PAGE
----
Congress slows surveillance changes

Attorney General John Ashcroft's hope for quick congressional approval of new rules to aid in the war against terrorists faded after two days of hearings in which lawmakers from both parties worried that the changes he proposed would endanger civil liberties.

Ashcroft asked for a range of new police powers, but members of Congress questioned whether Ashcroft was asking for too much too fast. And Judiciary Committee Chairman F. James Sensenbrenner Jr. (R-Wis.) postponed a vote on Ashcroft's requests for at least a week.

In appearances before the House Judiciary Committee Sept. 24 and the Senate Judiciary Committee Sept. 25, Ashcroft said swift action is needed to revise federal laws that govern wiretaps and other electronic surveillance and expand the authority of immigration officials and prosecutors.

"Every day that passes with outdated statutes and the old rules of engagement is a day that terrorists have a competitive advantage," Ashcroft said. "We are today sending our troops into the modern field of battle with antique weapons. It is not a prescription for victory." A key change would permit a federal court to issue a single wiretap or interception order that would apply to multiple forms of communication. Thus one order would permit investigators to intercept e-mail messages, and landline and wireless phone calls. Under current law, separate orders are required for each intercept.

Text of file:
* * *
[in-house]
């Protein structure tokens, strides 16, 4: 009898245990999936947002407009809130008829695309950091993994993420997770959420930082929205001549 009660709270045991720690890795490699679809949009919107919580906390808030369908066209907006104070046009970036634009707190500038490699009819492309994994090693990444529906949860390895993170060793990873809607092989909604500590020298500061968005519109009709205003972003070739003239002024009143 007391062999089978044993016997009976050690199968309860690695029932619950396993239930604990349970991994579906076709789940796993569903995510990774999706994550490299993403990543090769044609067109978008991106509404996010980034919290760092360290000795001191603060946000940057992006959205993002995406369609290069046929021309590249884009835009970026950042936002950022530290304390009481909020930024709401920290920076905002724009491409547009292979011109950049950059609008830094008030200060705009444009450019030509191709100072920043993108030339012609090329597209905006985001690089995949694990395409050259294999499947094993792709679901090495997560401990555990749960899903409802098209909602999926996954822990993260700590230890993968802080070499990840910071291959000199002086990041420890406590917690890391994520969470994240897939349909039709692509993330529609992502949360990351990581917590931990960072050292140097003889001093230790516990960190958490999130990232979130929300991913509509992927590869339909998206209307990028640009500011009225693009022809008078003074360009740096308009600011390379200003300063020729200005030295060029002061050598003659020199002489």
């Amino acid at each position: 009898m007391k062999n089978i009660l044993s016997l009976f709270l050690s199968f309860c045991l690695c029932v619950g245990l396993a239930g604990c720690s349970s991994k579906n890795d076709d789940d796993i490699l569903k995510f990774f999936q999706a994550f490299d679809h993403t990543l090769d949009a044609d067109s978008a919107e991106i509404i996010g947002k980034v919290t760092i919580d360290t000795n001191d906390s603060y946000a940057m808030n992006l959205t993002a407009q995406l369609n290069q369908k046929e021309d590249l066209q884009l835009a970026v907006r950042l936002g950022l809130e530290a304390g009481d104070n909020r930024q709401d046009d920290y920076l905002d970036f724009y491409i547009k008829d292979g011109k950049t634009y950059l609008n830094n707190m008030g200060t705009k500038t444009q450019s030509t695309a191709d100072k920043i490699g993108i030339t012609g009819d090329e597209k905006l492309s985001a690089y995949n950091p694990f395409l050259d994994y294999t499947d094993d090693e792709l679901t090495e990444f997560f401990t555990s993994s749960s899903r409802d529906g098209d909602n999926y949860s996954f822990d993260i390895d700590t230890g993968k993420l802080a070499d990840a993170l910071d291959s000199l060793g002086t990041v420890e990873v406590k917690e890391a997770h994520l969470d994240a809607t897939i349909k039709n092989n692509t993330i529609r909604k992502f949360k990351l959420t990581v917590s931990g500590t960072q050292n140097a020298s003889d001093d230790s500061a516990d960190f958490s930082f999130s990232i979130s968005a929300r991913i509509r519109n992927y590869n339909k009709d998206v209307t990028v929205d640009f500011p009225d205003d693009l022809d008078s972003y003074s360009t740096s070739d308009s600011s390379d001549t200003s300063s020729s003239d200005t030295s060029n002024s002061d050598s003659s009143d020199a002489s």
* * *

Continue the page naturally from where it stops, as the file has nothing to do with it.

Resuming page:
Existing laws are decades old and "were crafted for rotary telephones —not e-mail, the Internet, mobile communications and voice mail," Ashcroft said.

However, conservative Rep. Bob Barr (R-Ga.) urged fellow members of the House Judiciary Committee not to "blindly expand law enforcement's investigative authority, or the government's prosecutorial authority." First conduct a thorough examination of why current authority is inadequate, he said.

From the other end of the political spectrum, Rep. John Conyers (D-Mich.) also called for caution. "If we quickly cast aside our constitutional form of government, then the enemy will not be the terrorists, it will be us," Conyers warned.

The moderate Democratic Leadership Council supported Ashcroft, saying the change would "essentially bring outdated wiretapping laws into the Information Age, reflecting the way people actually communicate and travel."

Also included among Ashcroft's proposed changes is an expansion of the use of the FBI's Carnivore e-mail intercepting system and a reduction of judicial oversight of government surveillance activities, according to the Electronic Privacy Information Center.


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